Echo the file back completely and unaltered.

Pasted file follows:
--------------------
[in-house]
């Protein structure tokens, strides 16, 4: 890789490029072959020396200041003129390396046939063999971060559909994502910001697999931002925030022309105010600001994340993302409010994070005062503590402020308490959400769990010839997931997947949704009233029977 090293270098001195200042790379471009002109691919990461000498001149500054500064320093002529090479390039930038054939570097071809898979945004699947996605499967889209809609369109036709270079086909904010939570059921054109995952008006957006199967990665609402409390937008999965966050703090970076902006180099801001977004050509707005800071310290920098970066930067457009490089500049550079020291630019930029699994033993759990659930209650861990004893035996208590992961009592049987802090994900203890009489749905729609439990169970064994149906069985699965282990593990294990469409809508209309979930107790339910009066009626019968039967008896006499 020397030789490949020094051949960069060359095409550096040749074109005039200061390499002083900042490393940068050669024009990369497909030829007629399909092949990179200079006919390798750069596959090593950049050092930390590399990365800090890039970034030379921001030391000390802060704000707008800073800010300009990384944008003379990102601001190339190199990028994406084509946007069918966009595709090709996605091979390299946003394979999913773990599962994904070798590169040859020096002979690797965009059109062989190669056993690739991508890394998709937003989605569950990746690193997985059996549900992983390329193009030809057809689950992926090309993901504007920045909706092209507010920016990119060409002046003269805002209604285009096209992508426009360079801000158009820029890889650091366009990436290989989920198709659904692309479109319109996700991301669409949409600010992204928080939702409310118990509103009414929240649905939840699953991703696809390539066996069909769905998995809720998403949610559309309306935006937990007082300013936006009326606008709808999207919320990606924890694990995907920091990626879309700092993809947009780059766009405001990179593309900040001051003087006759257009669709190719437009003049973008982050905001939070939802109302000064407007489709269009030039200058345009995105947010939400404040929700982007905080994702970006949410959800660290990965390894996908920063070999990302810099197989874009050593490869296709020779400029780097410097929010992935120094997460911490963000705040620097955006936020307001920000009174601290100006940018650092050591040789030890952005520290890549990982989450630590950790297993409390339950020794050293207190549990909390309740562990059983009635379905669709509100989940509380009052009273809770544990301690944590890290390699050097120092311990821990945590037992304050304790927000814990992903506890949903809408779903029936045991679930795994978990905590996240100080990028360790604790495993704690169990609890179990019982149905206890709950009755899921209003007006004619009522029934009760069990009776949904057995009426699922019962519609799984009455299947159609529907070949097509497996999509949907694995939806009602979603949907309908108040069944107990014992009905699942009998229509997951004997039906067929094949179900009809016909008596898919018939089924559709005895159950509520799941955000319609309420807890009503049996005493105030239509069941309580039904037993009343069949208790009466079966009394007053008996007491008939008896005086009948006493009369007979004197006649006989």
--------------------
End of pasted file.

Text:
[in-house]
């Protein structure tokens, strides 16, 4: 890789490029072959020396200041003129390396046939063999971060559909994502910001697999931002925030022309105010600001994340993302409010994070005062503590402020308490959400769990010839997931997947949704009233029977 090293270098001195200042790379471009002109691919990461000498001149500054500064320093002529090479390039930038054939570097071809898979945004699947996605499967889209809609369109036709270079086909904010939570059921054109995952008006957006199967990665609402409390937008999965966050703090970076902006180099801001977004050509707005800071310290920098970066930067457009490089500049550079020291630019930029699994033993759990659930209650861990004893035996208590992961009592049987802090994900203890009489749905729609439990169970064994149906069985699965282990593990294990469409809508209309979930107790339910009066009626019968039967008896006499 020397030789490949020094051949960069060359095409550096040749074109005039200061390499002083900042490393940068050669024009990369497909030829007629399909092949990179200079006919390798750069596959090593950049050092930390590399990365800090890039970034030379921001030391000390802060704000707008800073800010300009990384944008003379990102601001190339190199990028994406084509946007069918966009595709090709996605091979390299946003394979999913773990599962994904070798590169040859020096002979690797965009059109062989190669056993690739991508890394998709937003989605569950990746690193997985059996549900992983390329193009030809057809689950992926090309993901504007920045909706092209507010920016990119060409002046003269805002209604285009096209992508426009360079801000158009820029890889650091366009990436290989989920198709659904692309479109319109996700991301669409949409600010992204928080939702409310118990509103009414929240649905939840699953991703696809390539066996069909769905998995809720998403949610559309309306935006937990007082300013936006009326606008709808999207919320990606924890694990995907920091990626879309700092993809947009780059766009405001990179593309900040001051003087006759257009669709190719437009003049973008982050905001939070939802109302000064407007489709269009030039200058345009995105947010939400404040929700982007905080994702970006949410959800660290990965390894996908920063070999990302810099197989874009050593490869296709020779400029780097410097929010992935120094997460911490963000705040620097955006936020307001920000009174601290100006940018650092050591040789030890952005520290890549990982989450630590950790297993409390339950020794050293207190549990909390309740562990059983009635379905669709509100989940509380009052009273809770544990301690944590890290390699050097120092311990821990945590037992304050304790927000814990992903506890949903809408779903029936045991679930795994978990905590996240100080990028360790604790495993704690169990609890179990019982149905206890709950009755899921209003007006004619009522029934009760069990009776949904057995009426699922019962519609799984009455299947159609529907070949097509497996999509949907694995939806009602979603949907309908108040069944107990014992009905699942009998229509997951004997039906067929094949179900009809016909008596898919018939089924559709005895159950509520799941955000319609309420807890009503049996005493105030239509069941309580039904037993009343069949208790009466079966009394007053008996007491008939008896005086009948006493009369007979004197006649006989």